What does the free trade agreement mean for your food supply? And what can schools be doing now?

Sponsored: Mike Meek, procurement director at allmanhall, analyses the situation

It is a positive outcome for producers and consumers alike that a free trade agreement has been struck with the EU prior to the end of the transition period, although the full impacts are yet to materialise.

A no-deal scenario has been averted and tariffs and quotas will not be enacted upon most goods. However, the frictionless cross-border trade with the EU that the UK was used to is no more. There are significant changes to import and export rules, and this has generated additional red tape and disruption.

For the food and drink sector, these changes include sanitary and phytosanitary controls, which are measures to protect human, animal and plant health.

Another key challenge to the interconnected supply chain involves ‘rules of origin’ requirements, which ensure that third parties pay the requisite tariffs.

These, in essence, dictate a product’s country of origin and are determined by how much processing has been undertaken and the levels of third-country inputs used within the process. It has been reported that many companies have been caught out by the increased levels of administration required to provide proof of origin or have been unexpectedly liable for tariff payments.

Whilst the disruption of a no-deal scenario has been avoided, the true cost impacts are yet to fully materialise. Over the course of the next few months, we will start to understand how organisations and supply chains are adapting and the scale of any cost and quality impacts. Further afield, we wait to see the potential benefits of new trade agreements.

Any suggestions that these costs will not lead to an increase in food prices should be taken with a really hefty pinch of salt – Dominic Gouldie, head of international trade, Food and Drink Federation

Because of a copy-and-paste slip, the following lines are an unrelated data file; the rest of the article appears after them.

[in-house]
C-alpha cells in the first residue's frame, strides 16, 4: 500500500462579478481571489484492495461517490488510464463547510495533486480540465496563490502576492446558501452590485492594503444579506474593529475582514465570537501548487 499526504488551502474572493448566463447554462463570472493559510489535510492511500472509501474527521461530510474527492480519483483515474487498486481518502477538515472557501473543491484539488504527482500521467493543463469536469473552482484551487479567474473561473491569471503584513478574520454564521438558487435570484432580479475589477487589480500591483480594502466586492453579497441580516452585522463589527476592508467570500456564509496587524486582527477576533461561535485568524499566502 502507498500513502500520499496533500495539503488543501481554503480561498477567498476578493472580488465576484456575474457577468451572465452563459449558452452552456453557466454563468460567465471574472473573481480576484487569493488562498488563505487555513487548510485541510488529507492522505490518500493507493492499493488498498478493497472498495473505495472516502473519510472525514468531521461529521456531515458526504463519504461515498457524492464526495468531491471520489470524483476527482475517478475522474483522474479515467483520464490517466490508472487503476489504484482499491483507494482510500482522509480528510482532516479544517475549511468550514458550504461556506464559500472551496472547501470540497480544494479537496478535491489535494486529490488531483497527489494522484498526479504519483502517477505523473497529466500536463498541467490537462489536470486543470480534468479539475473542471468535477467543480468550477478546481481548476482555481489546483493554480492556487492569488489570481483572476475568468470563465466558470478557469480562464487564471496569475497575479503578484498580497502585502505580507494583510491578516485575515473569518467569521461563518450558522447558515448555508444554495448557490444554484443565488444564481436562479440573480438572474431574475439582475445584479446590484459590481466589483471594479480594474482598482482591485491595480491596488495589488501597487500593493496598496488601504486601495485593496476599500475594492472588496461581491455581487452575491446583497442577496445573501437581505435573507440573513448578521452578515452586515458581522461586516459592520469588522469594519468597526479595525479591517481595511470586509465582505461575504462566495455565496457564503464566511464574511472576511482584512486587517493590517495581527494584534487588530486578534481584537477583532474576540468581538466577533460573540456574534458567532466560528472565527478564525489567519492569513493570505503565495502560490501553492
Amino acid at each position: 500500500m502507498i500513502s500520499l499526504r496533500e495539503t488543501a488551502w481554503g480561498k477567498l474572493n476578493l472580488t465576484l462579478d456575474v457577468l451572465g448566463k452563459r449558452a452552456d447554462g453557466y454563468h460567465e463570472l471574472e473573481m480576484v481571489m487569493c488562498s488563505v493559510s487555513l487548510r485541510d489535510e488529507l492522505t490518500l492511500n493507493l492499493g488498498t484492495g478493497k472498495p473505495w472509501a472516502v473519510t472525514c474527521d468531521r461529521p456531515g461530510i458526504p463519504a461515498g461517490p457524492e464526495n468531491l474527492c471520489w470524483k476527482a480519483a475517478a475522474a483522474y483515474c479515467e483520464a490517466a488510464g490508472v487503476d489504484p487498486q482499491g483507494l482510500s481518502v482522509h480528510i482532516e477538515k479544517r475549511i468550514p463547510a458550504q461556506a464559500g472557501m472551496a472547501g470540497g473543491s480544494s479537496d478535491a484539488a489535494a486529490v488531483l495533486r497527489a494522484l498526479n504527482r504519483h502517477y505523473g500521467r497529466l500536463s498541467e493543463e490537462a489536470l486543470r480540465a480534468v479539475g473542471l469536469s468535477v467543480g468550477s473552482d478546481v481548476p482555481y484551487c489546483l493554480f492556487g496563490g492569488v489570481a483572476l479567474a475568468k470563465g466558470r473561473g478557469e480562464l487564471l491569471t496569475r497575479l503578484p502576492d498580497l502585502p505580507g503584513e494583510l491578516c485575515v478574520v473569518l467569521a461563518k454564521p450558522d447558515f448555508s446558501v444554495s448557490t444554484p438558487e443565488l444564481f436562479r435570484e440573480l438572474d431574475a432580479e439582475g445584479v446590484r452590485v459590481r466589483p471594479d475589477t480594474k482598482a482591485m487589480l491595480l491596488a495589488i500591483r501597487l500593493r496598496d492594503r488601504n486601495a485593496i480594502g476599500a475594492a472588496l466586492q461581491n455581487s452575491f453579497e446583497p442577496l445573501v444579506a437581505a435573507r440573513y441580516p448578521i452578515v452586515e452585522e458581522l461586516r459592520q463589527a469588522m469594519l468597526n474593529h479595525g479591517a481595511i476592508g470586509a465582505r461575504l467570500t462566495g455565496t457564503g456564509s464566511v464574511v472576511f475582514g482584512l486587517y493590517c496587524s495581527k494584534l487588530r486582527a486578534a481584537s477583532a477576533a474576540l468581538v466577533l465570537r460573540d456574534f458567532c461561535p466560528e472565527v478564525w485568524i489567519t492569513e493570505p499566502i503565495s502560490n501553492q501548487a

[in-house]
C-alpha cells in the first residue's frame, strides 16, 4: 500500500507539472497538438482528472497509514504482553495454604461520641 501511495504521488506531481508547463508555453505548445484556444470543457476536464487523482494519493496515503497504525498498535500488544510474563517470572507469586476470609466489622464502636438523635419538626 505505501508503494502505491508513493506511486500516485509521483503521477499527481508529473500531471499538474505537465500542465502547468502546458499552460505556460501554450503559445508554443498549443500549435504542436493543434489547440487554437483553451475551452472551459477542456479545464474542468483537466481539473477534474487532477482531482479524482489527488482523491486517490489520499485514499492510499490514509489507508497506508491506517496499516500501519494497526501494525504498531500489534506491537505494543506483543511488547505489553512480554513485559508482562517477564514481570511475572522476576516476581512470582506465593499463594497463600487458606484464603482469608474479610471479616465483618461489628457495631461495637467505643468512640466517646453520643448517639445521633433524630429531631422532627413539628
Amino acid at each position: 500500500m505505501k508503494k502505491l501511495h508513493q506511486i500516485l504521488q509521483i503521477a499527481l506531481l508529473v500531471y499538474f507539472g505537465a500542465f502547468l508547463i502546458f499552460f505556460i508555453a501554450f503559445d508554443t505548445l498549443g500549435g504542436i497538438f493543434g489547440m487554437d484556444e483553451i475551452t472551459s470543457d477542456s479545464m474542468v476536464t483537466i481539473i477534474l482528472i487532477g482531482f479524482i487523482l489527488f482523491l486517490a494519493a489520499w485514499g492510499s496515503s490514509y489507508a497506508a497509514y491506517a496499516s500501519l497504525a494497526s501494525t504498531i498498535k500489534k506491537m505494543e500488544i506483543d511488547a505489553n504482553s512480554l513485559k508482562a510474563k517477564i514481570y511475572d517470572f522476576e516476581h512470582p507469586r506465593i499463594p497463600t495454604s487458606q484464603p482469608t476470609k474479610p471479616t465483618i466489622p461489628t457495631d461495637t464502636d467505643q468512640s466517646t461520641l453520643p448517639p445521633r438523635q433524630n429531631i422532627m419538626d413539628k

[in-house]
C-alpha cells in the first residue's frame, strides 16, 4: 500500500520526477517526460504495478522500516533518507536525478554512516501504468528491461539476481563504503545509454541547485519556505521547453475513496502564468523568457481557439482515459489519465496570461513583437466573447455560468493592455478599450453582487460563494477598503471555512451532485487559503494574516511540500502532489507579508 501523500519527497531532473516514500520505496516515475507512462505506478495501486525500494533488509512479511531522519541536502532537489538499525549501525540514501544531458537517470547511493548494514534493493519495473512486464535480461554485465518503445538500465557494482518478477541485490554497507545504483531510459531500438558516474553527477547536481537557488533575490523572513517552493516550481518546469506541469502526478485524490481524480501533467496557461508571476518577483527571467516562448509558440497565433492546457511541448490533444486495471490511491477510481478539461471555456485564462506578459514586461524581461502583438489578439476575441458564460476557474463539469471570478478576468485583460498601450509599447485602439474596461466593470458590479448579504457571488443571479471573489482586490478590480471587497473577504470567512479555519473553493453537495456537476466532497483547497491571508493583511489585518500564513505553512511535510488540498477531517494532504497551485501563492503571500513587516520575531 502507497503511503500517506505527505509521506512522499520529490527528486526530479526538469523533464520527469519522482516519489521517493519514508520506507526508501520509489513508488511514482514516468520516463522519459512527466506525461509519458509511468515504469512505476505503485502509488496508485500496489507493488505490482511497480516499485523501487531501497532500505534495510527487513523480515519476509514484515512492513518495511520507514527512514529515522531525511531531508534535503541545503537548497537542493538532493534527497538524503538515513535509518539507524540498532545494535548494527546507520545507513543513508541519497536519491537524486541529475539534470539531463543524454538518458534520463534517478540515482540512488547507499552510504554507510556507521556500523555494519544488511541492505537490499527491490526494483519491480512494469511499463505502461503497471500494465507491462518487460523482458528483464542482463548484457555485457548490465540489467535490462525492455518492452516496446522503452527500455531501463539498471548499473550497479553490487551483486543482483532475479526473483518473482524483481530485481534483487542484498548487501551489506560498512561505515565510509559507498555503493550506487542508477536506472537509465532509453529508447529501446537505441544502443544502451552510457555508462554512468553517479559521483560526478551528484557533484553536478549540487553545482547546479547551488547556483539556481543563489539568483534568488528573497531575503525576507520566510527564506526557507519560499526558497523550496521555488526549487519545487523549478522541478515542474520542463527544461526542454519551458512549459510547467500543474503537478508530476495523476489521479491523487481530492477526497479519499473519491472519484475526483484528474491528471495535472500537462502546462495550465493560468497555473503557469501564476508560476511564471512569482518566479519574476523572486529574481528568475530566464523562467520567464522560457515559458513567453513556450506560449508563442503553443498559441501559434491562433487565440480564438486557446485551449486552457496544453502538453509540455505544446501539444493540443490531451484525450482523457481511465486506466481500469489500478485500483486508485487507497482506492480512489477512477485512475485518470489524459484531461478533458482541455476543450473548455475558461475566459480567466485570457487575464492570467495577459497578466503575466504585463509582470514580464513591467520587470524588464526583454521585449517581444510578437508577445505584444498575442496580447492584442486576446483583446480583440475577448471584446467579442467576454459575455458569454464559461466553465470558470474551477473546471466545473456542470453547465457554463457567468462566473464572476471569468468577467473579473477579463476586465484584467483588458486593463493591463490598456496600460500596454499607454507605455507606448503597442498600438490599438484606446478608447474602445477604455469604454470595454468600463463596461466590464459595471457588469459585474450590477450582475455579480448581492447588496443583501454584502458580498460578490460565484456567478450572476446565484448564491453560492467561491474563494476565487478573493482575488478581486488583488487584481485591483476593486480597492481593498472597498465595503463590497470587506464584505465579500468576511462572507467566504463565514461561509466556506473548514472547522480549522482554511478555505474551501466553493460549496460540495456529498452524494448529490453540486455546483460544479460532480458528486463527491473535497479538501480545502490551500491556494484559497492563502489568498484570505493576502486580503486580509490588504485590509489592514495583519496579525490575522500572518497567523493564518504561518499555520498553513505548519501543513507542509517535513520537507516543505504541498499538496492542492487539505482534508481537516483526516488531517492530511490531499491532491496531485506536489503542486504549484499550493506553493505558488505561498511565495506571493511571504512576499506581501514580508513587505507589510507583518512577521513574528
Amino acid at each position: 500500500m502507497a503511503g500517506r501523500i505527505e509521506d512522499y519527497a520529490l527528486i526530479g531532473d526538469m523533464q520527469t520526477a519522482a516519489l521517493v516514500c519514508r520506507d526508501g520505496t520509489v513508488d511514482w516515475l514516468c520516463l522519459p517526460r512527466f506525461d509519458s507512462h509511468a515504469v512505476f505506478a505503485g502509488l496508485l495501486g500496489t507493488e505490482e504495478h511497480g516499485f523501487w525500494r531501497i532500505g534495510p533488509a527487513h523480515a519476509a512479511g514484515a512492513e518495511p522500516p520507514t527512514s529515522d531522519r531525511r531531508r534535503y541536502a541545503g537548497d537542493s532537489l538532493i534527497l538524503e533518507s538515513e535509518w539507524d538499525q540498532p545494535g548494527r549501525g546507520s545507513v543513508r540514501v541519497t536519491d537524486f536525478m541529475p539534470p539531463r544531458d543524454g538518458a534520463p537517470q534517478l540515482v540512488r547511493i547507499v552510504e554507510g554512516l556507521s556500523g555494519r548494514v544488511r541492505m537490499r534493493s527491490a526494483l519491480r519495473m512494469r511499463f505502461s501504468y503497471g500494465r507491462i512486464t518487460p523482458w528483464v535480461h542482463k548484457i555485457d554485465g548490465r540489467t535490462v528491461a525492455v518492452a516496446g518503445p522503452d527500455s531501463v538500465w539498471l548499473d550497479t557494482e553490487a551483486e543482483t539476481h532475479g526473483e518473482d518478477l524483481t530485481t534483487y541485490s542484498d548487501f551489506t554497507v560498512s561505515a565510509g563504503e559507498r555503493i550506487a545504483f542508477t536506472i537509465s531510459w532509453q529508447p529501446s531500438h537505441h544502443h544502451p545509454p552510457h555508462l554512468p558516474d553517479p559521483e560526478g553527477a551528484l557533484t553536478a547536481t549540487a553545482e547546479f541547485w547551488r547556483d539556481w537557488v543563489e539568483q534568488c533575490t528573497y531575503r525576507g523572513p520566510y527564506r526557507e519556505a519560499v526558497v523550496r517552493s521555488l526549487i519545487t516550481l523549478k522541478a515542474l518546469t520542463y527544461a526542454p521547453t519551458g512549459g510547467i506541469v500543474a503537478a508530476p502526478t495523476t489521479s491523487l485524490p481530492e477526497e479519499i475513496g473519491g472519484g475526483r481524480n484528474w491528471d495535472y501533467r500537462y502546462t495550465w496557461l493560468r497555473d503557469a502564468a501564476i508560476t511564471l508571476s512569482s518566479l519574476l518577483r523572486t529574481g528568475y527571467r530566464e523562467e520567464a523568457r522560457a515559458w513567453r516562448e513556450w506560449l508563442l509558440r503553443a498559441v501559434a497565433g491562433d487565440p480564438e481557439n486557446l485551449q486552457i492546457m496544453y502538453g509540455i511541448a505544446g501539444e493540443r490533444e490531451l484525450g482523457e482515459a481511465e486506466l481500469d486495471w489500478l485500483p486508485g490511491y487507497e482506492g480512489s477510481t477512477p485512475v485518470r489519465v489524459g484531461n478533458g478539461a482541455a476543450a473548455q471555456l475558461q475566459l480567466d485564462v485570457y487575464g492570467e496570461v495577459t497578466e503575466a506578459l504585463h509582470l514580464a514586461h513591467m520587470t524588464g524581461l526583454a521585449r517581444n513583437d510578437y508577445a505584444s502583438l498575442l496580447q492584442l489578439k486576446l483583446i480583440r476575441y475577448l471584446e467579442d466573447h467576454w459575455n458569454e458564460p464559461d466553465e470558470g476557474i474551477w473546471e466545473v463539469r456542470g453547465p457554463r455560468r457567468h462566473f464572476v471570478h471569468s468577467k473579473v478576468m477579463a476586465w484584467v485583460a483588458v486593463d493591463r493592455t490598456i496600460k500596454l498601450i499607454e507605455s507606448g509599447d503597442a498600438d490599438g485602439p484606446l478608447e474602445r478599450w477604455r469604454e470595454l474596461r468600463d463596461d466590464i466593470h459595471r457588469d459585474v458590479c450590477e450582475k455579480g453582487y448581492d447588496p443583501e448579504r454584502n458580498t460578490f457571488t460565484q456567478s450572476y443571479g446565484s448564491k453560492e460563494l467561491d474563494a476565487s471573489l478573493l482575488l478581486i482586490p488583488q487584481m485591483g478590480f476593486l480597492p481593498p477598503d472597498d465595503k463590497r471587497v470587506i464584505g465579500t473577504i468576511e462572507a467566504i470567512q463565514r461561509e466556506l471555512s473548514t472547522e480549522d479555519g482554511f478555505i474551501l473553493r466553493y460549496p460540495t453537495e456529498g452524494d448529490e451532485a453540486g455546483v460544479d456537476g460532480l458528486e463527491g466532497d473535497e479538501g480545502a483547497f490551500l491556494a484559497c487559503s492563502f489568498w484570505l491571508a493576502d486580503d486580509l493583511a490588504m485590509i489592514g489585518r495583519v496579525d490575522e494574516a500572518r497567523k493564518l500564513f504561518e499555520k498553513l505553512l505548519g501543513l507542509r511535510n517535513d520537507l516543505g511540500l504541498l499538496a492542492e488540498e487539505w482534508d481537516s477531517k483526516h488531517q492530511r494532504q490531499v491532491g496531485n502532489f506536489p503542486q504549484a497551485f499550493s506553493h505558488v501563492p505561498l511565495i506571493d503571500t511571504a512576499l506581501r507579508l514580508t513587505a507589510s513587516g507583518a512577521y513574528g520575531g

Four key things catering operations within schools can be doing

1. Stocking up – increasing stock levels of ambient and frozen products may alleviate any initial challenges on fresh produce from the EU. Using frozen veg and tinned fruit may need to be an option.

2. Using a higher proportion of UK product – this should reduce the chance of border disruption. However, do be aware that constituent ingredients used in UK food manufacture may be impacted.

3. Being flexible around your offering – be prepared to order own-label instead of branded goods where availability issues or cost increases occur. There may be a need to be flexible on the quality of fresh produce. You can also increase your order lead time. For example, it is not recommended to order day one for delivery on day two for use on day two. Operational flexibility is key. Supply disruption may cause increased product substitutions, so it is imperative that your allergen management processes and best practice are followed.

4. Communicating – ensure that you are regularly talking to your suppliers and advising your consumers and wider stakeholders to ensure that supply
challenges are understood. With the added level of disruption and change in delivery days and routes due to the recent Covid-19 lockdown, this need for communication is vital.

Established in 2006, allmanhall is an independent, family owned and managed business providing expert food procurement and supply chain management, combined with hands-on catering and nutrition advice.

Working in a partnership with its independent education clients, allmanhall’s purpose is to deliver the best food, the best cost savings and the best support.

Mike Meek, procurement director at allmanhall, has been providing commentary and analysis on Brexit and the impact of possible outcomes for the past few years and is also on the University of Warwick advisory committee to the government regarding food supply.

For more information, please visit allmanhall.co.uk or email Jo Hall at jo.hall@allmanhall.co.uk

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